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Posted by admin on February 9, 2018 in Articles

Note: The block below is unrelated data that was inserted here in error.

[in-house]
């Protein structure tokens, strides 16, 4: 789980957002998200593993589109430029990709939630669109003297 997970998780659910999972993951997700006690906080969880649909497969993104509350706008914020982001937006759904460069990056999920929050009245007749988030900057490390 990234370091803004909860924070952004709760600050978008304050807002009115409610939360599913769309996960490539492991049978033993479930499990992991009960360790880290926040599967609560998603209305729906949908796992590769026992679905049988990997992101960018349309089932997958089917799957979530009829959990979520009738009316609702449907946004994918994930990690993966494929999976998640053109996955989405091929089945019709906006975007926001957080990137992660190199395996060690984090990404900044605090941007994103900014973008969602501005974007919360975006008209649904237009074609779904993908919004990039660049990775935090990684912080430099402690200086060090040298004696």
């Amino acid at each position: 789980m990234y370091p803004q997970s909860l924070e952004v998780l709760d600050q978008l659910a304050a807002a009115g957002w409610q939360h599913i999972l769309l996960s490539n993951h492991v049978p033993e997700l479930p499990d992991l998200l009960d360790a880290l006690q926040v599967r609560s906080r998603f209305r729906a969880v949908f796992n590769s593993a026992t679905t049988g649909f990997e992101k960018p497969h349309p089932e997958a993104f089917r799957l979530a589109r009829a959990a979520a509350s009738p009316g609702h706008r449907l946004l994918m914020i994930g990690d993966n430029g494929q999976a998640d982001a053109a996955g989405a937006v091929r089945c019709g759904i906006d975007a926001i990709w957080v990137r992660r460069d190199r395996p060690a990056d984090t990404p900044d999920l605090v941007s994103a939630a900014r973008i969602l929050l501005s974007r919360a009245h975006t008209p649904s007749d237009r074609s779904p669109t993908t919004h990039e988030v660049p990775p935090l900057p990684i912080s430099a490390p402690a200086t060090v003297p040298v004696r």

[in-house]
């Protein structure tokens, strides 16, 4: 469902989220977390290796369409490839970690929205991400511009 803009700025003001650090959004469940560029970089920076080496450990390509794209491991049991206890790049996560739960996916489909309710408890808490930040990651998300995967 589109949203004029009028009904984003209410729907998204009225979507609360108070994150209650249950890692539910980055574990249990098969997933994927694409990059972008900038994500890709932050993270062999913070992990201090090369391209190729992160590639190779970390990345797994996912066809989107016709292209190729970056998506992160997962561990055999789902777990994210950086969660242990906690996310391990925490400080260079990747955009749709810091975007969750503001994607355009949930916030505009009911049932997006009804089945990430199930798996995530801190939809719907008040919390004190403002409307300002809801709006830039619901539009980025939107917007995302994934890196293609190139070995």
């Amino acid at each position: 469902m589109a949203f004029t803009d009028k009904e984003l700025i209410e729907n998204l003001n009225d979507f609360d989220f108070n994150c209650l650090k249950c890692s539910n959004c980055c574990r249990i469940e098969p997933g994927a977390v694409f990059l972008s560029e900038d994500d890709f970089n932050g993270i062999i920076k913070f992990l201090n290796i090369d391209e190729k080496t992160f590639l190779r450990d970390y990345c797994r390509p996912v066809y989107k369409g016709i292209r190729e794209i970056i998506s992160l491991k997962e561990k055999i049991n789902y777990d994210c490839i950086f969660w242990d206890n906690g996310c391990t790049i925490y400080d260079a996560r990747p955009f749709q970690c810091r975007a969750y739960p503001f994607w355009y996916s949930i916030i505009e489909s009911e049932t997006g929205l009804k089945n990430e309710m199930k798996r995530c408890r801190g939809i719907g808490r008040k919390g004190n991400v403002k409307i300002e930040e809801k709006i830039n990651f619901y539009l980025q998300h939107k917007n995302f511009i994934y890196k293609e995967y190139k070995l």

How justified have historians been in stylising the Duke of Northumberland as the ‘evil duke’ compared to the ‘noble’ Duke of Somerset? (30 marks)There has been a change in historian’s views on whether the Duke of Somerset and the Duke of Northumberland have been correctly branded for their time in history. The traditional view is that Somerset was always the ‘noble’ ruler as ‘he was certainly ambitious with no selfish motive’ (A. F. Pollard, 1902.) Northumberland, on the other hand, was branded as being ‘evil’, ‘John Dudley was arguably the evillest statesman to govern England in the sixteenth century’ (A. Weir, 1996.) However, these views are in large factually incorrect, and the views of historians are reversing to show Northumberland as the ‘remarkably able governor’, and Somerset as the ‘failed’ ruler.The Duke of Somerset came into power in 1547 as Lord Protector. He came into power at a time when England’s economy was ruined by inflation, in a full blown existing war with Scotland, not to mention the increasingly rising population creating social disorder, and a religious balancing act between reformers and conservatives. Creating an effective society had already become a struggle. In 1548 there was an extremely poor harvest which was out of Somerset’s control, however the situation didn’t help the country’s morale, and their views on the newly appointed ruler. Somerset showed triumph and leadership effectiveness when he defeated Scotland in the Battle of Pinkie in 1547. He also showed his sympathetic side when introducing the Treasons Act in 1547, which in turn allowed people to openly talk about religion, a more democratic policy. The ‘noble’ Duke is often known for his Book of Common Prayer and Act of Uniformity in 1549 which showed a move towards Protestantism. The book allowed the ‘common prayer’. Along with all these arguably noble points, he headed the Enclosure Commission in 1548. He thought this was the cause of ‘the hardships the poor…